Scientists used models along with earlier findings from the MESSENGER mission to shed light on how certain types of comets influence the micrometeoroids that preferentially impact Mercury on the dawn side of the planet. Here, data from the Mercury Atmosphere and Surface Composition Spectrometer, or MASCS, instrument is overlain on the mosaic from the Mercury Dual Imaging System, or MDIS. (NASA/Johns Hopkins University Applied Physics Laboratory/Carnegie Institution of Washington)

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NASA’S OSIRIS-REx Spacecraft uses Earth’s Gravity to Slingshot toward Asteroid Bennu

 

Written by Nancy Neal Jones
NASA’s Goddard Space Flight Center

NASA - National Aeronautics and Space AdministrationGreenbelt, MD – NASA’s asteroid sample return spacecraft successfully used Earth’s gravity on Friday to slingshot itself on a path toward the asteroid Bennu, for a rendezvous next August.

At 12:52pm EDT on September 22nd, 2017 the OSIRIS-REx (Origins, Spectral Interpretation, Resource Identification, and Security – Regolith Explorer) spacecraft came within 10,711 miles (17,237 km) of Antarctica, just south of Cape Horn, Chile, before following a route north over the Pacific Ocean.

This artist's concept shows the OSIRIS-REx spacecraft passing by Earth. (NASA's Goddard Space Flight Center/University of Arizona)

This artist’s concept shows the OSIRIS-REx spacecraft passing by Earth. (NASA’s Goddard Space Flight Center/University of Arizona)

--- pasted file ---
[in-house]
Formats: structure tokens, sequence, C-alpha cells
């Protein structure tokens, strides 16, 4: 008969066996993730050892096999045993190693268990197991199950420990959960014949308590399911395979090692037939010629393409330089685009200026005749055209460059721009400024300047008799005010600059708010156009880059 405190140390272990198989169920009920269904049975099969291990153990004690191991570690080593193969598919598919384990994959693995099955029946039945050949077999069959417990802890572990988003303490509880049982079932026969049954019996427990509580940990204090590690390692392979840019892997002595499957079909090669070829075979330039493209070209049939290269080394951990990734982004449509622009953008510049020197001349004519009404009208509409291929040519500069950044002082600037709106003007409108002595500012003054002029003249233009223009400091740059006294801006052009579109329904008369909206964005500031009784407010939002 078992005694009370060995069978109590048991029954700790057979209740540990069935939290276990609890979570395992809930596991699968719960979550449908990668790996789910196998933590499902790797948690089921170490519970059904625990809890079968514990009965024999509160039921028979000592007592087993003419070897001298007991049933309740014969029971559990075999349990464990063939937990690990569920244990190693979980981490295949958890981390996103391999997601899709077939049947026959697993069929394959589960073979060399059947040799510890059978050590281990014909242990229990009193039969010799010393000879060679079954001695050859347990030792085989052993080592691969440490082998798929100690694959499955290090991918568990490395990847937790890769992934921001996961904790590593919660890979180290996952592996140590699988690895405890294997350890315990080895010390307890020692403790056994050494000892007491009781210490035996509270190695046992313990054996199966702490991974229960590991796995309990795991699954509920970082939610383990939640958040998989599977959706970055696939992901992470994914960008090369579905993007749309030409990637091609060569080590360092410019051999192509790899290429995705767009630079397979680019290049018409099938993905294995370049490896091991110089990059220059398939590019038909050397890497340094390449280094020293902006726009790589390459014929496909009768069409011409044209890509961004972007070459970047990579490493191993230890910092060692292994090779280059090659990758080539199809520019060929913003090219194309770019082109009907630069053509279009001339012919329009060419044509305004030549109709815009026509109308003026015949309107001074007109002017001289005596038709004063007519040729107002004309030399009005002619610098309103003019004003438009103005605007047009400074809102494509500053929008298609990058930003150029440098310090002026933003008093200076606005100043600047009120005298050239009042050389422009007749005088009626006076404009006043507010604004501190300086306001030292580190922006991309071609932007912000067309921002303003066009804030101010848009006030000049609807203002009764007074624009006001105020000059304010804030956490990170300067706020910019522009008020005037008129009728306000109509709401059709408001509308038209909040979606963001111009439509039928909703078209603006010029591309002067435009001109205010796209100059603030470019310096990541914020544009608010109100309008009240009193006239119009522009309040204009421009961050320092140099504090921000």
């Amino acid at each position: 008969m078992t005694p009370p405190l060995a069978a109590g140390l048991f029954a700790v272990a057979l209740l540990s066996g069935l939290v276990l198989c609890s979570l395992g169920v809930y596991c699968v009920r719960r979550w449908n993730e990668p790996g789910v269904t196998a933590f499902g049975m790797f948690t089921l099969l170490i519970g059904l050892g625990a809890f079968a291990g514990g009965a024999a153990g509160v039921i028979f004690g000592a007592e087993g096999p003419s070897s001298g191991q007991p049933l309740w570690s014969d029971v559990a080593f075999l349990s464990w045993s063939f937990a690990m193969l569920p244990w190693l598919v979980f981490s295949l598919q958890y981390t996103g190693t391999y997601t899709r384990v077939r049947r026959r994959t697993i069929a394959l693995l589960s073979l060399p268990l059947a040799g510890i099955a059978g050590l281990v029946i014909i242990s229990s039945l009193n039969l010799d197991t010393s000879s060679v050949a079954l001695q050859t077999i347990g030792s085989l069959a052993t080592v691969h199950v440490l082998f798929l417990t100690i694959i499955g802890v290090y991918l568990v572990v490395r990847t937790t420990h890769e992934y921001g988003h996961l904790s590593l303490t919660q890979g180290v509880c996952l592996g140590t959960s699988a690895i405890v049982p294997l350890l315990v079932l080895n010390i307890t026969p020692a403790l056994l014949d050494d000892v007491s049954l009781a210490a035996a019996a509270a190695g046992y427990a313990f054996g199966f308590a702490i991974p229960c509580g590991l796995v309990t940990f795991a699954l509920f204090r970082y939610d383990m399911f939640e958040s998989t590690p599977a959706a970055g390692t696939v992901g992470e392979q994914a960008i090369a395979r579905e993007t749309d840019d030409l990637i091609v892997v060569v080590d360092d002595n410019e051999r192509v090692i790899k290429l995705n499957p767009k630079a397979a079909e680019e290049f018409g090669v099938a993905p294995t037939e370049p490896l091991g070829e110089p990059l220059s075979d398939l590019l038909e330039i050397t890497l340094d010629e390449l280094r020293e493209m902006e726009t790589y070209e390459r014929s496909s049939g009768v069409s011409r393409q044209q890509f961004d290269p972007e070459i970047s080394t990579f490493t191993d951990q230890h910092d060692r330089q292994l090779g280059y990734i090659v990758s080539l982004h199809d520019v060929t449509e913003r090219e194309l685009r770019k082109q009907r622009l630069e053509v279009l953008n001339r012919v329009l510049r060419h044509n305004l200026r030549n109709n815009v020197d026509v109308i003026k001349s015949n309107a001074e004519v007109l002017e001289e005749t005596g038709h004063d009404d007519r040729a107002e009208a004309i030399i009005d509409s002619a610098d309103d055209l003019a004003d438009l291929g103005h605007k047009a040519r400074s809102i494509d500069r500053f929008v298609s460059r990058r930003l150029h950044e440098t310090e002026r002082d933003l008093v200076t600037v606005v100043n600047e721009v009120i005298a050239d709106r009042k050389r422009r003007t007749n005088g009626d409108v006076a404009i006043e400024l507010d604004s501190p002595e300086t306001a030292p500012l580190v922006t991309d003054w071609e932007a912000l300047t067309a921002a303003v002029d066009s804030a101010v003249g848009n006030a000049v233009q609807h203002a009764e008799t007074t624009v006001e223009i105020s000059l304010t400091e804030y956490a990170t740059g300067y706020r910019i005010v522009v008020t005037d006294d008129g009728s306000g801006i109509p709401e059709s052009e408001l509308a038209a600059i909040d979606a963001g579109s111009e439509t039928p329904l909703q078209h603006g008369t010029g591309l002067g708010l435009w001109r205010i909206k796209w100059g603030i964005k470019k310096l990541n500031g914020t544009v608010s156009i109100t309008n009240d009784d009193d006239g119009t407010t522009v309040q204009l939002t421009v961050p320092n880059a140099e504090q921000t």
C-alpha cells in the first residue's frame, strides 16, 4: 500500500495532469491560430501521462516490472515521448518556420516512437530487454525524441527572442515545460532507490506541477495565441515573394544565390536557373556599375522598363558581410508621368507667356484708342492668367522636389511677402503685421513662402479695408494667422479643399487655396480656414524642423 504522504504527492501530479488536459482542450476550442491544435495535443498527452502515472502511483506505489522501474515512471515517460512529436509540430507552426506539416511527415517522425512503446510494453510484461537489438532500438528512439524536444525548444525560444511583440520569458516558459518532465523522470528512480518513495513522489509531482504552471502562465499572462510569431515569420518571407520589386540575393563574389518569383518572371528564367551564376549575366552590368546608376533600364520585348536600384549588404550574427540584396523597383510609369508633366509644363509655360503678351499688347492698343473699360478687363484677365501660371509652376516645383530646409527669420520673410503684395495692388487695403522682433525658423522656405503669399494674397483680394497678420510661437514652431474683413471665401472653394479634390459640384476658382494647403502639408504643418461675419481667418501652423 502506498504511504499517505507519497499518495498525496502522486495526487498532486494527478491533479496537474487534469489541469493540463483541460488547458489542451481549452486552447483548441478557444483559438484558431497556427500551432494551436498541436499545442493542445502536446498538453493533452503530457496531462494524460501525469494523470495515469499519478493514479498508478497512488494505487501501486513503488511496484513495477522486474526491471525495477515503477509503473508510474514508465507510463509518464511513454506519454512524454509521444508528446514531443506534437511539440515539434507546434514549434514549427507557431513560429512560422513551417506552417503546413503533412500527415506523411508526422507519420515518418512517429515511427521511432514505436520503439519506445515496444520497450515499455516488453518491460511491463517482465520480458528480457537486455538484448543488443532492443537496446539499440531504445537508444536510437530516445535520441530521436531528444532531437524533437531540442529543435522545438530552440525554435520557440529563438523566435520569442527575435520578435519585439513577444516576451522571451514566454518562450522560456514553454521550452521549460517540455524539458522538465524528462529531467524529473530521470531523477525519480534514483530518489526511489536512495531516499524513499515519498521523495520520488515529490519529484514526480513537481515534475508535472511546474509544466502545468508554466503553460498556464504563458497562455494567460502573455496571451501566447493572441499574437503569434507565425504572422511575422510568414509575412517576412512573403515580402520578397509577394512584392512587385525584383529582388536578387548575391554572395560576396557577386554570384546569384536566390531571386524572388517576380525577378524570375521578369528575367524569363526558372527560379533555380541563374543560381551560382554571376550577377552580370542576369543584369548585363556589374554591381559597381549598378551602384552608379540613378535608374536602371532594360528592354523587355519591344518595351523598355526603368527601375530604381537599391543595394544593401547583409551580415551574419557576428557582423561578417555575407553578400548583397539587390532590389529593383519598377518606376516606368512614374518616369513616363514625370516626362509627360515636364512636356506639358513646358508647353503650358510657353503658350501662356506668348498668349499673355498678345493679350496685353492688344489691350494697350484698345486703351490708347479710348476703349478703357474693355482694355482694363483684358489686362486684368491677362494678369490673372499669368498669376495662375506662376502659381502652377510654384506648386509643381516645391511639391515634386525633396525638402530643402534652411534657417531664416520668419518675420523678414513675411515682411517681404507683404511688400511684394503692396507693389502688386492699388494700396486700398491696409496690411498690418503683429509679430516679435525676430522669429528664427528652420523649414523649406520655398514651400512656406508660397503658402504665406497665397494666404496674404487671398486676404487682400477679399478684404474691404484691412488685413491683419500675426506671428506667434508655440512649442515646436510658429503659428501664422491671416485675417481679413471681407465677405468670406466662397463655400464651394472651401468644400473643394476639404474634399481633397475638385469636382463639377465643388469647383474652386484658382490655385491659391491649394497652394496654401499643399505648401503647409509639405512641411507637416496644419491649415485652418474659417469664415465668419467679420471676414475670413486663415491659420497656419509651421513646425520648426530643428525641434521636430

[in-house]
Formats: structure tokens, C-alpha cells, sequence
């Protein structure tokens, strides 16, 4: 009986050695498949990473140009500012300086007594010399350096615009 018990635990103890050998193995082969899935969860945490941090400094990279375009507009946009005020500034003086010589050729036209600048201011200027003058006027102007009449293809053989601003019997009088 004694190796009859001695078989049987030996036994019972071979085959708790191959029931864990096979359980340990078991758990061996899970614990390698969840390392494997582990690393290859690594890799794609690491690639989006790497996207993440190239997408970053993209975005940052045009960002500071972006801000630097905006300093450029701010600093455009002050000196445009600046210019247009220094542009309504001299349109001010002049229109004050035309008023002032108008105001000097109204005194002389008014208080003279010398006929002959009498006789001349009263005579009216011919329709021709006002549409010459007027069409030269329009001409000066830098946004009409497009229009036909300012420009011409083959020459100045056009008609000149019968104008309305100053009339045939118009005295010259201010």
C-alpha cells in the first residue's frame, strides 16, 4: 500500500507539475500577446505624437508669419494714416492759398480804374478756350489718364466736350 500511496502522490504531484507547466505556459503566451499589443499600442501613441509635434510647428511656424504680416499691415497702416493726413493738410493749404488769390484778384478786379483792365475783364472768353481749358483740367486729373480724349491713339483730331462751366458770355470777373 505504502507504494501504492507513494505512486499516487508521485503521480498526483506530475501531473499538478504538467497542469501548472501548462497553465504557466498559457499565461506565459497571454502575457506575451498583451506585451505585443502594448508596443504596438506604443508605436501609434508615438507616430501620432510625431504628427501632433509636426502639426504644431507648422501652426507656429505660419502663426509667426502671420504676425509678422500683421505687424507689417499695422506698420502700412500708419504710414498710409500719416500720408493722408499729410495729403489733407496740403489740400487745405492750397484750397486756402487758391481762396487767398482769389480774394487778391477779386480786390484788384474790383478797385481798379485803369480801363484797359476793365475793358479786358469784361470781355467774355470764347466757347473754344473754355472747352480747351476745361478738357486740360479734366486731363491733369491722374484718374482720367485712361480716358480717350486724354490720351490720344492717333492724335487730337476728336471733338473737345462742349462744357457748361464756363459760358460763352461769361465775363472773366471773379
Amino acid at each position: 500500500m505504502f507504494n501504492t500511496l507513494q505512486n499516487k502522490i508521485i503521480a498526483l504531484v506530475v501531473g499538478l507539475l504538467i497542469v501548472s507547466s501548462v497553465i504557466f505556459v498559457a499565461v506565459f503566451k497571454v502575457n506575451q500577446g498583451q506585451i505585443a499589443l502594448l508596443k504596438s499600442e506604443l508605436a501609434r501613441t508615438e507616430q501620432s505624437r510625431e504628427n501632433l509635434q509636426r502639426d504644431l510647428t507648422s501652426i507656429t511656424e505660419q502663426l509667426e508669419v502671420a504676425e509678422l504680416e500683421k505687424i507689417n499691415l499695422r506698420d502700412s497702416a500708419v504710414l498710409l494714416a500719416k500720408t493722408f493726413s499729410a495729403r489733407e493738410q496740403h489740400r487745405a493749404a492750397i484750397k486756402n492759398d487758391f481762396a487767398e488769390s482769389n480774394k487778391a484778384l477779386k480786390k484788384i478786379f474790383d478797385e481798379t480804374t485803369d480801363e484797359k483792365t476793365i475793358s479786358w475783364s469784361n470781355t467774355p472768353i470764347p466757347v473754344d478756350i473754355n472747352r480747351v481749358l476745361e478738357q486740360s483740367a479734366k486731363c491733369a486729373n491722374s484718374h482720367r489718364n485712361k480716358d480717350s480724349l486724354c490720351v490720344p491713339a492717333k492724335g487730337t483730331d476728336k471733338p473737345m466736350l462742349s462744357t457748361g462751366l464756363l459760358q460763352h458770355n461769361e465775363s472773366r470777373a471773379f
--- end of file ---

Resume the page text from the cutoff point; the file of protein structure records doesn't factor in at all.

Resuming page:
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NASA’s Hubble Space Telescope spots Unusual Object in Asteroid Belt

 

Written by Ray Villard
Space Telescope Science Institute

NASA - National Aeronautics and Space AdministrationBaltimore, MD – NASA’s Hubble Space Telescope helped an international team of astronomers find that an unusual object in the asteroid belt is, in fact, two asteroids orbiting each other that have comet-like features. These include a bright halo of material, called a coma, and a long tail of dust.

Hubble was used to image the asteroid, designated 300163 (2006 VW139), in September 2016 just before the asteroid made its closest approach to the Sun. Hubble’s crisp images revealed that it was actually not one, but two asteroids of almost the same mass and size, orbiting each other at a distance of 60 miles.

Hubble Space Telescope photo reveals two asteroids orbiting each other that have comet-like features. The asteroid pair, called 2006 VW139/288P, was observed in September 2016, just before the asteroid made its closest approach to the Sun. The photos revealed ongoing activity in the binary system. (NASA, ESA, and J. DePasquale and Z. Levay (STScI))